The fifth and concluding volume in Gay's reexamination of the 19th-century middle classes, this one focusing—with the author's customary grace and intelligence—on their attitudes toward the arts. The taste of the Victorian bourgeoisie is frequently disdained as conventional and sentimental, their involvement in activities like collecting paintings and attending concerts dismissed as efforts to enhance their status. Gay, emeritus professor of history at Yale, amply demonstrates that this is a gross oversimplification. ``Avant gardes could not have made their way without massive bourgeois patronage,'' he reminds us, profiling pioneering collectors like Russian merchant and Matisse patron Sergei Schukin, and French customs clerk Victor Chocquet, who championed CÇzanne. In chapters on the development of local symphonies, the rise of criticism as a profession, the differing blends of private enterprise and aristocratic patronage that financed arts institutions in various European and American cities, Gay does not deny that status-seeking played a part, nor that some bourgeois liked safe, insipid art. He simply wants his readers to recognize ``the rich diversity of bourgeois experience in the pleasure wars roiling the Victorian and post-Victorian arts,'' just as he asked them to reconsider the clichÇ of all Victorians as sexually repressed in The Education of the Senses (1984), this series' first volume. Like its predecessors, Pleasure Wars is plausibly arranged rather than coherently organized, and Gay has a habit of announcing some obvious points as if they were revolutionary insights. But he is never less than readable, and he astutely weaves individual stories into a rich, complex tapestry. Sensitively depicting his 19th-century burghers grappling with the increasingly democratic nature of culture—and its funding—he reminds us that these issues are still contentious today. An appealing close to an unfailingly stimulating series that has more than fulfilled Gay's professed aim: ``to rise above melodrama to the far subtler drama that is history.''

Pub Date: Jan. 19, 1998

ISBN: 0-393-04570-6

Page Count: 400

Publisher: Norton

Review Posted Online: May 20, 2010

Kirkus Reviews Issue: Dec. 1, 1997

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The author's youthfulness helps to assure the inevitable comparison with the Anne Frank diary although over and above the...


Elie Wiesel spent his early years in a small Transylvanian town as one of four children.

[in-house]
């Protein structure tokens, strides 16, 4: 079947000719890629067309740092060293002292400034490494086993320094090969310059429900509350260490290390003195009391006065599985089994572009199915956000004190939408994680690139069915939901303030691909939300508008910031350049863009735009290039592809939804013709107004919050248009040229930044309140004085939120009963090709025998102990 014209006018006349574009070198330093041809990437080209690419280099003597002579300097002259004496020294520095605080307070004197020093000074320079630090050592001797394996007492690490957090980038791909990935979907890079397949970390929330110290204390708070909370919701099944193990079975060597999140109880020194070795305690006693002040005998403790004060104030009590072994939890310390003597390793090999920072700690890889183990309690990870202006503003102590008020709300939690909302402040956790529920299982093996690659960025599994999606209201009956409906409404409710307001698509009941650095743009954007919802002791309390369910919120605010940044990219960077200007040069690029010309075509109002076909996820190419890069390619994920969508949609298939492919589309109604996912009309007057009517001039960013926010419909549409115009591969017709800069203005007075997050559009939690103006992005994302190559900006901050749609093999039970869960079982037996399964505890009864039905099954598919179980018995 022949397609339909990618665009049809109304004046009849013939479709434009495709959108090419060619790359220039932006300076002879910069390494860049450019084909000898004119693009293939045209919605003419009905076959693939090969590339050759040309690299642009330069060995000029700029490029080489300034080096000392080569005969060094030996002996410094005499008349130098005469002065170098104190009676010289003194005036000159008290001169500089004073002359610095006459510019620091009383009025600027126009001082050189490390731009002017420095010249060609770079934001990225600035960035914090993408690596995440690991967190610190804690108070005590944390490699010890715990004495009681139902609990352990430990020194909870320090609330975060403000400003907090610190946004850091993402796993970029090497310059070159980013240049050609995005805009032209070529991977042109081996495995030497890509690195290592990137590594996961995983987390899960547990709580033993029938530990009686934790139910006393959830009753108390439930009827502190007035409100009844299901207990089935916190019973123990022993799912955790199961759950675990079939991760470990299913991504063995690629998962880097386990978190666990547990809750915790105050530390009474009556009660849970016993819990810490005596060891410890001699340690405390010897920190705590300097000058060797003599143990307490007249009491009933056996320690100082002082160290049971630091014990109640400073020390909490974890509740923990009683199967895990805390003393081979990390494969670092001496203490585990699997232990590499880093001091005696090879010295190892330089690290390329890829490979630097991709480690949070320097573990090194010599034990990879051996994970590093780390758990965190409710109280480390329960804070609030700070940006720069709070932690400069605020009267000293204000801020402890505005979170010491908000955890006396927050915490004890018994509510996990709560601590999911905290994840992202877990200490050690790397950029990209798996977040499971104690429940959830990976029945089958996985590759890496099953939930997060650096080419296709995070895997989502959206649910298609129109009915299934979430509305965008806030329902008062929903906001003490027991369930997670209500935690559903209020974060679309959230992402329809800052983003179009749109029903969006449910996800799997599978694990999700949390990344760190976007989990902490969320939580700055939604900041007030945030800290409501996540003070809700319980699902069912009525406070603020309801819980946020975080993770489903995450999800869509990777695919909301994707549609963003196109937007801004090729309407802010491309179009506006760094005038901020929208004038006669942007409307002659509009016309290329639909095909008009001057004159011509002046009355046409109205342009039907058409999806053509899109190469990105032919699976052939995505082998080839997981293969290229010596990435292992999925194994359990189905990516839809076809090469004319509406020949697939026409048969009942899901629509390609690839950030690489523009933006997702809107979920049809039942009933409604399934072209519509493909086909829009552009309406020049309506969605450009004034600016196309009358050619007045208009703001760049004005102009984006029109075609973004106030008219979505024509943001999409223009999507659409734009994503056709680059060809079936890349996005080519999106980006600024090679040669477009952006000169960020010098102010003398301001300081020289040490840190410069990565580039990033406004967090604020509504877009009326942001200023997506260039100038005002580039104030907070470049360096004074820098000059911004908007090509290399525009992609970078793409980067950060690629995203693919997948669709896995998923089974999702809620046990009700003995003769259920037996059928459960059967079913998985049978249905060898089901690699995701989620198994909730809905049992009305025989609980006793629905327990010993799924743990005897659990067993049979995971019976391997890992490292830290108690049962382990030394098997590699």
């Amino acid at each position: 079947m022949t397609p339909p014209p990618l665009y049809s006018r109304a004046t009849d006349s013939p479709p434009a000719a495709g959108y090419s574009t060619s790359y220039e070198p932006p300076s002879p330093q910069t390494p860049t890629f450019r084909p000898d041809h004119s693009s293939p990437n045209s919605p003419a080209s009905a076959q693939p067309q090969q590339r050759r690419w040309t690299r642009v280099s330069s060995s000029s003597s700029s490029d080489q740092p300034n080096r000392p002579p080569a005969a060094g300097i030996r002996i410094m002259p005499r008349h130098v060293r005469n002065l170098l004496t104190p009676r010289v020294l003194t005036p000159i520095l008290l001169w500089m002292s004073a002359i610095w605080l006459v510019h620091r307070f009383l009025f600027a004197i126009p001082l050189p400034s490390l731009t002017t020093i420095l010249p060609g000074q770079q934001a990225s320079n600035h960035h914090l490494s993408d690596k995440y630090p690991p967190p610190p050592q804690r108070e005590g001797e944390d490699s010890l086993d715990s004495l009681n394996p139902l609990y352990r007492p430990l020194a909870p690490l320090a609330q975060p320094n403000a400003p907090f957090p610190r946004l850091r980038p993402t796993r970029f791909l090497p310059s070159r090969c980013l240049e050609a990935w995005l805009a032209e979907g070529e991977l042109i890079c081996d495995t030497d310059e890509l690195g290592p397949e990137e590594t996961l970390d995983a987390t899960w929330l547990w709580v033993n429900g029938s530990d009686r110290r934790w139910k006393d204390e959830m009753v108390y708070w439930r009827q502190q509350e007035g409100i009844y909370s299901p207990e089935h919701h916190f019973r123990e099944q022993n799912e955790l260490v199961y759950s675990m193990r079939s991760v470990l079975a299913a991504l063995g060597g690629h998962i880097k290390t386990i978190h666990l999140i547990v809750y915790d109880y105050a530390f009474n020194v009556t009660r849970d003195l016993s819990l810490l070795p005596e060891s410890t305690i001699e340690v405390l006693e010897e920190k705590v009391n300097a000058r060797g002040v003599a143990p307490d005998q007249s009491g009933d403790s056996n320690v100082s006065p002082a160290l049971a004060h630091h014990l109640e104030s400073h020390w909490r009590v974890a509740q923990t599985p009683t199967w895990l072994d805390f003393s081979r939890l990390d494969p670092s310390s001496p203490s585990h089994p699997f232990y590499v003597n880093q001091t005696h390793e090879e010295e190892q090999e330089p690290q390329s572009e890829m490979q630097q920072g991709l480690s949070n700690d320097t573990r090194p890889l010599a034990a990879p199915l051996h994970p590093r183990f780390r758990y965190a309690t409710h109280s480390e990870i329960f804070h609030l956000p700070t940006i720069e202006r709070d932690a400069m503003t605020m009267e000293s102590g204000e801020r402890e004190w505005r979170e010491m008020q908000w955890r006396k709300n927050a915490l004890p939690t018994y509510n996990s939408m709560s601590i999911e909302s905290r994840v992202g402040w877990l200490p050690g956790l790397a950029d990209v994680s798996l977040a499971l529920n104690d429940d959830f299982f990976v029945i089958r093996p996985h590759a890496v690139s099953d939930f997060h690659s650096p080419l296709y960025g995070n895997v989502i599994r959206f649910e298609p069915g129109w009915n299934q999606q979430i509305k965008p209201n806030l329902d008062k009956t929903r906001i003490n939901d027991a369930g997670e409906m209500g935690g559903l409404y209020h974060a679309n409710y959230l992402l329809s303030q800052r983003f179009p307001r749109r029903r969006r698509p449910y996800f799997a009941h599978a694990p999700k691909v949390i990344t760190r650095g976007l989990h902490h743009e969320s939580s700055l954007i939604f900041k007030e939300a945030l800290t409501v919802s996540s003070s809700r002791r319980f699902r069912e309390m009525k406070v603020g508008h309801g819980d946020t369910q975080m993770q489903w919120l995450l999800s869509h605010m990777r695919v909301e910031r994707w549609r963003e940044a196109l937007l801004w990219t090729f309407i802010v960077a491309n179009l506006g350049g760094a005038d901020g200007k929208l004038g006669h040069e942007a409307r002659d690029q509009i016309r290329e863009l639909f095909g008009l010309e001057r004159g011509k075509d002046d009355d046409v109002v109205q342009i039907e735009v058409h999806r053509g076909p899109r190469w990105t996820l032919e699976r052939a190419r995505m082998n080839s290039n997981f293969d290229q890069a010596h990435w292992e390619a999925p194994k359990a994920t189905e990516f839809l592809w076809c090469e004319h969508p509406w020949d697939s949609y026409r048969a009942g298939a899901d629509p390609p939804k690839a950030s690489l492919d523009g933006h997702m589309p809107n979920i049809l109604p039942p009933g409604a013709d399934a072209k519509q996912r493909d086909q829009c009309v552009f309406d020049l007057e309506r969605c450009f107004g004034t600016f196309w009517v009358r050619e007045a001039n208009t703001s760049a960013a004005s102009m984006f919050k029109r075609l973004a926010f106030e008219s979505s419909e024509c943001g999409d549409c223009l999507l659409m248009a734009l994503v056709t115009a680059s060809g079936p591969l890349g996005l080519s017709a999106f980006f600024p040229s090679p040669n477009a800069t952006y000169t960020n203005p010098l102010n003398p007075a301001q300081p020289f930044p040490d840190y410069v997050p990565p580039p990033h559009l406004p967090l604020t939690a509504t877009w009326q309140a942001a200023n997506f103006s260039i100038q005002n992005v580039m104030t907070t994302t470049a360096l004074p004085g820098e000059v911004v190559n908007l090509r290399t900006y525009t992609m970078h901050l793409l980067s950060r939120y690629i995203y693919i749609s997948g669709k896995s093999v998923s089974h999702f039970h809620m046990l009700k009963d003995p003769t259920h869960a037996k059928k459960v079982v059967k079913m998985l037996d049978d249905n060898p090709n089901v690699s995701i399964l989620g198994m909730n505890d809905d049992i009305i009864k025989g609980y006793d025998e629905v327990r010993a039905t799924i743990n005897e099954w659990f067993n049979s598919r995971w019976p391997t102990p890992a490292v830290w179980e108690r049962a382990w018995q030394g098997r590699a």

He was the only one of the family to survive what Francois Maurois, in his introduction, calls the "human holocaust" of the persecution of the Jews, which began with the restrictions, the singularization of the yellow star, the enclosure within the ghetto, and went on to the mass deportations to the ovens of Auschwitz and Buchenwald. There are unforgettable and horrifying scenes here in this spare and sombre memoir of this experience of the hanging of a child, of his first farewell with his father who leaves him an inheritance of a knife and a spoon, and of his last goodbye at Buchenwald his father's corpse is already cold let alone the long months of survival under unconscionable conditions. 

The author's youthfulness helps to assure the inevitable comparison with the Anne Frank diary although over and above the sphere of suffering shared, and in this case extended to the death march itself, there is no spiritual or emotional legacy here to offset any reader reluctance.

Pub Date: Jan. 16, 2006

ISBN: 0374500010

Page Count: 120

Publisher: Hill & Wang

Review Posted Online: Oct. 7, 2011

Kirkus Reviews Issue: Jan. 15, 2006

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For Howard Zinn, long-time civil rights and anti-war activist, history and ideology have a lot in common. Since he thinks that everything is in someone's interest, the historian—Zinn posits—has to figure out whose interests he or she is defining/defending/reconstructing (hence one of his previous books, The Politics of History). Zinn has no doubts about where he stands in this "people's history": "it is a history disrespectful of governments and respectful of people's movements of resistance." So what we get here, instead of the usual survey of wars, presidents, and institutions, is a survey of the usual rebellions, strikes, and protest movements. Zinn starts out by depicting the arrival of Columbus in North America from the standpoint of the Indians (which amounts to their standpoint as constructed from the observations of the Europeans); and, after easily establishing the cultural disharmony that ensued, he goes on to the importation of slaves into the colonies. Add the laborers and indentured servants that followed, plus women and later immigrants, and you have Zinn's amorphous constituency. To hear Zinn tell it, all anyone did in America at any time was to oppress or be oppressed; and so he obscures as much as his hated mainstream historical foes do—only in Zinn's case there is that absurd presumption that virtually everything that came to pass was the work of ruling-class planning: this amounts to one great indictment for conspiracy. Despite surface similarities, this is not a social history, since we get no sense of the fabric of life. Instead of negating the one-sided histories he detests, Zinn has merely reversed the image; the distortion remains.

Pub Date: Jan. 1, 1979

ISBN: 0061965588

Page Count: 772

Publisher: Harper & Row

Review Posted Online: May 26, 2012

Kirkus Reviews Issue: Jan. 1, 1979

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